And unless you're trying to make a career of it, leaving a retail job is pretty much status quo.
posted by griphus at 7:57 PM on February 23, 2010

(Uh, just to be clear, that last part was re: your resume and job-shuffling.)
posted by griphus at 7:58 PM on February 23, 2010

I used to be you.
is there any way to work 1 night or weekend shift per week, consistently. (Play it to the manager that this is the only way to keep a good longtime employee) and be the go-to guy for subbing?
posted by k8t at 8:16 PM on February 23, 2010

It doesn't sound like you're saying that the income from the part time job would necessarily impact you right away, just that (and this is how I'm reading it) if you quit the part time job and only have your full time job, should something happen there you may regret quitting the part time job?

I've worked in retail also and I also made good/fun friends there and it was a grand old time but the reality is that if you lose your full time job then the part time job's income will probably not be enough anyway. Sounds like you're saying that since you're making a little extra income from it you should just hold on to the job which is not a bad choice but you seem more ambitious in wanting to get certification and getting ahead and that's why you're at this crossroad.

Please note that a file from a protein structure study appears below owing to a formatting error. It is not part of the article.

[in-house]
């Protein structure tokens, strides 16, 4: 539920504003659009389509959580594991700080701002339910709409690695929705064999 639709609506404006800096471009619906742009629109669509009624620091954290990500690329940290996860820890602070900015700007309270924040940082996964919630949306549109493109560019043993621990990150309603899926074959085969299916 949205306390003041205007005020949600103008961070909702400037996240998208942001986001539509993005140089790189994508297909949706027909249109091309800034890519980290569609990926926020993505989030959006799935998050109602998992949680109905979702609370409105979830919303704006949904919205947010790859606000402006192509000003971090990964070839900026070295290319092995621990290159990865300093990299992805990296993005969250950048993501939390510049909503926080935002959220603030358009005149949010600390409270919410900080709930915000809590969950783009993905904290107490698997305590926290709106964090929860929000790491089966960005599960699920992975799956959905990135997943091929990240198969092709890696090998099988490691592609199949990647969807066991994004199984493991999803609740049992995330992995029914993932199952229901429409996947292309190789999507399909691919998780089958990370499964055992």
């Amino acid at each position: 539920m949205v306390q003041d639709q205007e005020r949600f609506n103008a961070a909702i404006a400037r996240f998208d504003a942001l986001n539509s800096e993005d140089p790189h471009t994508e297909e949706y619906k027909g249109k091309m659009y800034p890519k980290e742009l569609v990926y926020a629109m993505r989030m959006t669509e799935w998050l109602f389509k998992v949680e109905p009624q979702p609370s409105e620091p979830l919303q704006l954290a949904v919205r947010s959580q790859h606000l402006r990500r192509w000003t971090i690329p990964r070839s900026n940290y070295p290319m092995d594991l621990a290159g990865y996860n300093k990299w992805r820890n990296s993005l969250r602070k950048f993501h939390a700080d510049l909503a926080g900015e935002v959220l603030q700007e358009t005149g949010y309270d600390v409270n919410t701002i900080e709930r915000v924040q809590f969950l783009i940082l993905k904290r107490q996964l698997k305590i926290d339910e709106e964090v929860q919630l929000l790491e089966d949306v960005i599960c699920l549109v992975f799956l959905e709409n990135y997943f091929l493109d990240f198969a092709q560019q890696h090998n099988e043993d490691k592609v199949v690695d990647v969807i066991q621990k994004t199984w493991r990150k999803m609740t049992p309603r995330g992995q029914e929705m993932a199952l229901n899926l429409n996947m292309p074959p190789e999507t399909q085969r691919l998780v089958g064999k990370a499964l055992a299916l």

Personally I would quit, study for your certification and pass it. See if the company will pay for part or all of it. And if it works out that that big raise doesn't come, you'd already have your certification and be in a better position to go work somewhere else.
posted by eatcake at 8:54 PM on February 23, 2010

Definitely make your certification happen. Try k8t's idea of pitching to your manager the idea of going down to one shift per week temporarily, if you really want to hold onto the job. If that doesn't work, then stock up on the items you need using your discount, get your friends' phone numbers, and leave that job. You'll be better off in the long run. I've had those part-time, fun jobs that are hard to leave, even if it doesn't make sense with my long term goals, but you've just got to keep focus on your long term goals and satisfaction.
posted by JenMarie at 9:09 PM on February 23, 2010

It seems like a no-brainer; quit the retail job and pursue the certification. You'll end up working the same number of hours during the day for greater reward. You'll be in a position to better yourself financially in the long-term. If, after 1-3 months, you're finding it hard to survive financially, get another part-time job.

I wouldn't really worry about job-shuffling when it's part-time and in the retail sector; if you're moving into the IT world, they're going to care about your IT experience and your certifications. If it's 2 years or 3 years in a previous retail job, you're not going to cross a lot of thresholds for prospective jobs for having another year of retail experience.
posted by Hiker at 3:25 AM on February 24, 2010

staying in one retail job for 3 years is not "job shuffling". In fact it's quite rare.
posted by WeekendJen at 2:32 PM on February 24, 2010